The Sympathetic Edges of Their Chairs

Reading poetry is one of the ways some of us nourish our faith, a way we set or reset our inner compass and stay focused on the big picture, on the spiritual journey. I know that is true for me. ‘Setting the Inner Compass’, is a column where I share poems that I find meaningful and hope others do as well.

This month’s column is one that should have been out in September. I apologize for the delay. I’ve just returned from a visit with family/friends on the Danish Island of Bornholm. It was beautiful and filled with love. More about that another time.

The first poem in this column is “The Blues” by Billy Collins. I used part of the poem last year but due to lack of publisher permission not the whole poem. This year I have the permission of the publisher to use the entire poem and I am grateful. It is one of my favorites. I love the picture of a Blues club the poet paints and how the music nurtures empathy within those listening.

I find myself thinking we need a little more empathy today, a little more “feeling with” those around us. Empathy requires intentionality, that we slow down, take time and be present to another. It is a sign of our interconnectedness. We affirm a shared humanity when we allow our selves not just to understand (sympathy) that someone is experiencing pain, but when we allow our selves to feel, as much as one can, what someone is feeling. Having empathy with someone is taking time to be present to their humanity. That is easy when the other person is a fellow traveler. The challenge is to have empathy with someone whom we disagree. Empathy, “shifting to the sympathetic edges of our chairs”, reminds us that those who we disagree with, and we might see as ‘the other’ are human like us.

The second poem is one I wrote imagining Jesus singing a Blues song. The British Blues singer Son Jack Jr. read the poem in my poetry collection and asked to make it into a song. The version below is the one he recorded. There are tapes of the song online. It will be on his 2023 recording. As we live into fall, seeing the winter season on the horizon, may we remember, with all the other things competing for our attention, that after all, “It is love alone that matters.”



“The Blues” by Billy Collins

Much of what is said here
must be said twice,
a reminder that no one
takes an immediate interest in the pain of others.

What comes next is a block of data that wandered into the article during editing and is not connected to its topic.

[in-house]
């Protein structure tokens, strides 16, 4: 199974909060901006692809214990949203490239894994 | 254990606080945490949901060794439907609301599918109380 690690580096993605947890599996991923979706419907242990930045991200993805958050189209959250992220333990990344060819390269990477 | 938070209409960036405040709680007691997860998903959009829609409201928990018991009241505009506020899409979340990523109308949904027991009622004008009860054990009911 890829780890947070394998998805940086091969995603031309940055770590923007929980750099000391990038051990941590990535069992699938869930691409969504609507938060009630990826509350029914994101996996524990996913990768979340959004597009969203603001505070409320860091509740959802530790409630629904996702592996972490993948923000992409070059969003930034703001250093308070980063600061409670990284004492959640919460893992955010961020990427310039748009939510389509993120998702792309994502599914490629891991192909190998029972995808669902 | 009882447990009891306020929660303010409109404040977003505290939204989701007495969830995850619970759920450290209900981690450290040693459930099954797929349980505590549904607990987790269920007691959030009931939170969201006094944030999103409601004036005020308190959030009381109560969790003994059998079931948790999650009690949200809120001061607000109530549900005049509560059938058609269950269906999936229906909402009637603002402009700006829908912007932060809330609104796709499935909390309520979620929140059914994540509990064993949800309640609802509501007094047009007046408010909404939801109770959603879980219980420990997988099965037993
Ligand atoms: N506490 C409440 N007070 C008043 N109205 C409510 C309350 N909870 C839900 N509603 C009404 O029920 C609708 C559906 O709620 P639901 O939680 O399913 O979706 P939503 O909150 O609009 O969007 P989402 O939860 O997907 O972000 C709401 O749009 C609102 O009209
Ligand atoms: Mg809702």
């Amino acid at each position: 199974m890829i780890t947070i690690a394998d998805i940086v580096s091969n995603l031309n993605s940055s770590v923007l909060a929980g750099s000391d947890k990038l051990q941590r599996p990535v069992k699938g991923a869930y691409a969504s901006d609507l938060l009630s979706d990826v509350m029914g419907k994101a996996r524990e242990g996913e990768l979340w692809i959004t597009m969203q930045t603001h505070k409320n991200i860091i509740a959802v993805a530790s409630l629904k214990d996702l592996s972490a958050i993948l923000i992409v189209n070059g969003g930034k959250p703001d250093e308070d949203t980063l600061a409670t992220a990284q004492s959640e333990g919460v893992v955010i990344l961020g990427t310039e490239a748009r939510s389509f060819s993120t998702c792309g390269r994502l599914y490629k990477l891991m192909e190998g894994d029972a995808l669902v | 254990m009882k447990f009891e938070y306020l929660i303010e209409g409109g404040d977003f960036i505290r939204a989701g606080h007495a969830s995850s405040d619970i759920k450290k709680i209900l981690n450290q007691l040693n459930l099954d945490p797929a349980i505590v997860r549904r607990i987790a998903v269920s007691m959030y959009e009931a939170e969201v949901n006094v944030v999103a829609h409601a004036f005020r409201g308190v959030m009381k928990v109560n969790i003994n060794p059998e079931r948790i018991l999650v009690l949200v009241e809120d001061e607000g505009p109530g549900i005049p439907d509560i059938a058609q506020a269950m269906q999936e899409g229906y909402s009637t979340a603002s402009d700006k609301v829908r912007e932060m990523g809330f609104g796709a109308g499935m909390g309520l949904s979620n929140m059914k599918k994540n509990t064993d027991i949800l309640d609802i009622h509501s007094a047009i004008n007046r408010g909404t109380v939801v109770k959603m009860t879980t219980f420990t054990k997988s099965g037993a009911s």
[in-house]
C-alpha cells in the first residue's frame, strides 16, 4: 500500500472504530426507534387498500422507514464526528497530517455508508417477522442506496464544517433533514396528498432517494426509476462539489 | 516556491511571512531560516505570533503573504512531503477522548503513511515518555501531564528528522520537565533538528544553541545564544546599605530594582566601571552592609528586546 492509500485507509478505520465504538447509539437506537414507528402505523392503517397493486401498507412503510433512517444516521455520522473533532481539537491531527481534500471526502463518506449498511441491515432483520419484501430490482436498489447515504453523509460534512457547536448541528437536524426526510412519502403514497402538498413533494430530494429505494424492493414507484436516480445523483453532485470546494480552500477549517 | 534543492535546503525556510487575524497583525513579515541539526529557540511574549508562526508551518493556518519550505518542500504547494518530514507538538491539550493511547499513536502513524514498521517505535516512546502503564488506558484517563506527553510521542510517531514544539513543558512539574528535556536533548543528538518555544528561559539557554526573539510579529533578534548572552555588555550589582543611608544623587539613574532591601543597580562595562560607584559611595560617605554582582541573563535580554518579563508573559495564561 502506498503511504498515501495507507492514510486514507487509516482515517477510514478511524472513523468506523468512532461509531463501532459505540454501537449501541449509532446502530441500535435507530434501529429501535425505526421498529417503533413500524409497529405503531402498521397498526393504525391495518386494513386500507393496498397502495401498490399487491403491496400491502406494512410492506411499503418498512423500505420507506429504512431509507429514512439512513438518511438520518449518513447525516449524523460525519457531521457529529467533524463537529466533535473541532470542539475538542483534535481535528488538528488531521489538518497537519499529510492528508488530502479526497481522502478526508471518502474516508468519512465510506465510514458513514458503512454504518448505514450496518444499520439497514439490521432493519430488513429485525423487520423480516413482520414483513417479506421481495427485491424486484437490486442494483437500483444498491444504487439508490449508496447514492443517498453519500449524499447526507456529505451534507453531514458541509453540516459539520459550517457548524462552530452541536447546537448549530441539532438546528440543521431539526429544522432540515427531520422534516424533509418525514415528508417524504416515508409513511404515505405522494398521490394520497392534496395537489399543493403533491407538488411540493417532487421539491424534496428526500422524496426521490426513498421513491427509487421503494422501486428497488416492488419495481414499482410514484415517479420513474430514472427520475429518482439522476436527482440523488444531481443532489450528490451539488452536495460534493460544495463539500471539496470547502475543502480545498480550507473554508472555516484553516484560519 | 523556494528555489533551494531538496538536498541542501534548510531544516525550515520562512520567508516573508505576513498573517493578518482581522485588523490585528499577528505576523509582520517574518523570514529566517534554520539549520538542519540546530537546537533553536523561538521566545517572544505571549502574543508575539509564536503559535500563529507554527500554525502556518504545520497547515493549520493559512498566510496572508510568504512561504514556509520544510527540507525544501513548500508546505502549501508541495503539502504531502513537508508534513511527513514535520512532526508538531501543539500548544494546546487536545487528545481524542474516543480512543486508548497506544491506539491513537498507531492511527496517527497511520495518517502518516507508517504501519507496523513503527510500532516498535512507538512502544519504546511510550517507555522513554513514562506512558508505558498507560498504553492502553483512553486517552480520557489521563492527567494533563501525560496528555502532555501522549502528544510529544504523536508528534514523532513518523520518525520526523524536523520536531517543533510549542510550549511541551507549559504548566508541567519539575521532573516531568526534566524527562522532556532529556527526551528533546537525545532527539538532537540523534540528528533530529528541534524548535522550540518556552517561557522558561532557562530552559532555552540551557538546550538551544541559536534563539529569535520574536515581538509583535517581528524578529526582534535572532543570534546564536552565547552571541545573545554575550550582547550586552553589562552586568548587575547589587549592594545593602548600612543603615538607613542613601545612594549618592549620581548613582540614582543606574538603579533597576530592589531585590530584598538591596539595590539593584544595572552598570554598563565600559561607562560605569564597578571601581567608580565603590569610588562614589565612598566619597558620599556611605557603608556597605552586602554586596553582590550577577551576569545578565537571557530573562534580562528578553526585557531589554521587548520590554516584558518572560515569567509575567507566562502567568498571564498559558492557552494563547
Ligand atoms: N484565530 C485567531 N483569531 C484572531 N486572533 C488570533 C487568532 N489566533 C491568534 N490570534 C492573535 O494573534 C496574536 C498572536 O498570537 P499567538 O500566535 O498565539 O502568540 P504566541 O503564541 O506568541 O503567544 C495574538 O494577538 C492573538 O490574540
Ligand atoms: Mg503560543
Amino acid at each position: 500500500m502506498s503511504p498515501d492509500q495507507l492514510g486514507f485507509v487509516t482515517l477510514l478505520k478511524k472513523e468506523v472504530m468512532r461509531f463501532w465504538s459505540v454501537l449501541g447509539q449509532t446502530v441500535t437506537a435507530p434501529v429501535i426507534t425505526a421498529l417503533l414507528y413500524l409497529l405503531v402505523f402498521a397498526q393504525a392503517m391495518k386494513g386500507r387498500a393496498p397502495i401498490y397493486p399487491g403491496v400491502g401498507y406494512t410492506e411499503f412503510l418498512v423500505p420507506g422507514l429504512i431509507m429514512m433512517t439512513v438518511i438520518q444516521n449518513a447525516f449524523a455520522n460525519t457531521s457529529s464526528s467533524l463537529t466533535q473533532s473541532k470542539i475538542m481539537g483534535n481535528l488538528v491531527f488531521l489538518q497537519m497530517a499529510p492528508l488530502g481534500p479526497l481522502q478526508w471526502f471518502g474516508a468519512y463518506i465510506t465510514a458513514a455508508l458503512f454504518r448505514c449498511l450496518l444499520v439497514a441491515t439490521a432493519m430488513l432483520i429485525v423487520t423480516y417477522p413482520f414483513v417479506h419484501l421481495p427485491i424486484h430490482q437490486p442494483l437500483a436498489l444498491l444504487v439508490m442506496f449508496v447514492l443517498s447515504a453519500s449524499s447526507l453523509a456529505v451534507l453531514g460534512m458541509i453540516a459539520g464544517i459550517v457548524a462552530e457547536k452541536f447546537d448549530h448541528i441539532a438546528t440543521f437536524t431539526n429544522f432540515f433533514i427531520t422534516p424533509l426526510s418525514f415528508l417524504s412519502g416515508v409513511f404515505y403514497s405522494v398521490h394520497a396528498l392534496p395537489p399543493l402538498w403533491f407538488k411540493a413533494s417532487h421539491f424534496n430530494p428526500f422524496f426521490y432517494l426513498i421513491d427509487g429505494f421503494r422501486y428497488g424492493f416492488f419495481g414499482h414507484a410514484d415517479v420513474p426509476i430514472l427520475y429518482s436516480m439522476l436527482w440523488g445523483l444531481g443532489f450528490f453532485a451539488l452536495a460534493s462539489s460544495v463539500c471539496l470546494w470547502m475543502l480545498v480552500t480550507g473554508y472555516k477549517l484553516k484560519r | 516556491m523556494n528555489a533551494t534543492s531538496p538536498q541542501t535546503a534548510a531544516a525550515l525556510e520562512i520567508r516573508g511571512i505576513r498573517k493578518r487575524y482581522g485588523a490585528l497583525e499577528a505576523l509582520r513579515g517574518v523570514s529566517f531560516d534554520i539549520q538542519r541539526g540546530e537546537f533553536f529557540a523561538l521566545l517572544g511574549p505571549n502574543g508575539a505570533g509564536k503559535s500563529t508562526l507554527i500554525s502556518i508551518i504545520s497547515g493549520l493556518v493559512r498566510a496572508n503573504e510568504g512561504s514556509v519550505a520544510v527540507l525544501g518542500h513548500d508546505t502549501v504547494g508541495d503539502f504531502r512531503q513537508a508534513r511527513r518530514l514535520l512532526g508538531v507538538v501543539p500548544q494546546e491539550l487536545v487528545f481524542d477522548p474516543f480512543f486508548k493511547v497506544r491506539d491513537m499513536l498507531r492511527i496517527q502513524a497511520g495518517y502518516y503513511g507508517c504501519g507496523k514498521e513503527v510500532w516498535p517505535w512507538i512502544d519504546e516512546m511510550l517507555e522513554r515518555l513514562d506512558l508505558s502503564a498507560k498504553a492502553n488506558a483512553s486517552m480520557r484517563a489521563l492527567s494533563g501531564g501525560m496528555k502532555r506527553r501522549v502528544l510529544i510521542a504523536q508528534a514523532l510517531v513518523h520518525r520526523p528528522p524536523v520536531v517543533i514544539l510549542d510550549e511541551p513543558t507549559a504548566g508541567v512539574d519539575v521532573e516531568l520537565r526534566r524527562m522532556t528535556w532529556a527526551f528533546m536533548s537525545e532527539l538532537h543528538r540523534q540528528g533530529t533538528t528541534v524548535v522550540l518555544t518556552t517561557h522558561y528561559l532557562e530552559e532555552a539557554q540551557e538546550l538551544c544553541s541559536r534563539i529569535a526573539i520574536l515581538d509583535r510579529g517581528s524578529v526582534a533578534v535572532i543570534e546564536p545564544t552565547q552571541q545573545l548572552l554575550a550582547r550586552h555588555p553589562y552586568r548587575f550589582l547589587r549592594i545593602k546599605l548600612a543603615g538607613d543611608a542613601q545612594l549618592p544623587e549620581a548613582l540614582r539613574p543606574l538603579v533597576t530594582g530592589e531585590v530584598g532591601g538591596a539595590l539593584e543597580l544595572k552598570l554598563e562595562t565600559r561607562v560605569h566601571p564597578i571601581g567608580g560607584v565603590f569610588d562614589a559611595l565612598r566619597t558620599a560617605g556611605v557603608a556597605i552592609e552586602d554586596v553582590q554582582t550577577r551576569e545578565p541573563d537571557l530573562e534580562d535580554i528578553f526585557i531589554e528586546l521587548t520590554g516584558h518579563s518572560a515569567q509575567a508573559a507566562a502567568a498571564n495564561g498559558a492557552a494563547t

Nobody will listen, it would seem,
if you simply admit
your baby left you early this morning
she didn’t even stop to say good-bye.

But if you sing it again
with the help of the band
which will now lift you to a higher,
more ardent and beseeching key,

people will not only listen;
they will shift to the sympathetic
edges of their chairs,
moved to such acute anticipation

by that chord and the delay that follows,
they will not be able to sleep
unless you release with one finger
a scream from the throat of your guitar

and turn your head back to the microphone
to let them know
you’re a hard-hearted man
but that woman’s sure going to make you cry.

Walk On Water
(Son Jack Jr. and Rev. Dave Brown based on Dave Brown’s Jesus Blues poem)

Don’t say that you love me darling
if you think it’s about the rules.
You’ll be walking down life’s highway
looking like such a fool.

Don’t say you love me, baby,
oh, if you think I walk on water.
Its love alone that matters
for all God’s sons and daughters.

It’s not the fancy words
in your memory,
they may make you feel better
they don’t mean nothin’ to me.

The road is long, sometimes good,
sometimes too bad to mention.
Love is all around you
lift up your head, pay attention!

It’s what you do my sister,
how you love my brother
It’s not your religion
It’s your love for one another.

Wake up little darling,
open your eyes my friend
It’s not the creeds or buildings
that matter at the end

Its love alone that matters.
Its love alone that matters.
Its love alone that matters.

Love until the end,


“The Blues” © by Billy Collins is from the collection, THE APPLE THAT ASTONISHED PARIS. Copyrite © 1988, 1996 by Billy Collins. Reprinted with permission of the University of Arkansas Press,

“Walk on Water” © Dave Brown/Son Jack Jr is used with the permission of Rev. Brown and Son Jack Jr.

Rev. Dave Brown ([email protected]) is a writer and the creator/host of Blues Vespers. The Washington Blues Society recognized him with the 2022 Keeping the Blues Alive award. The former pastor of Immanuel Presbyterian Church, Tacoma, WA where he is a member of the Self Development of People National Committee and serves on the PCUSA Education Roundtable. Dave, with Imam Jamal Rahman, does programs around interfaith relationships. His most recent poetry collection is, I Don’t Usually but…

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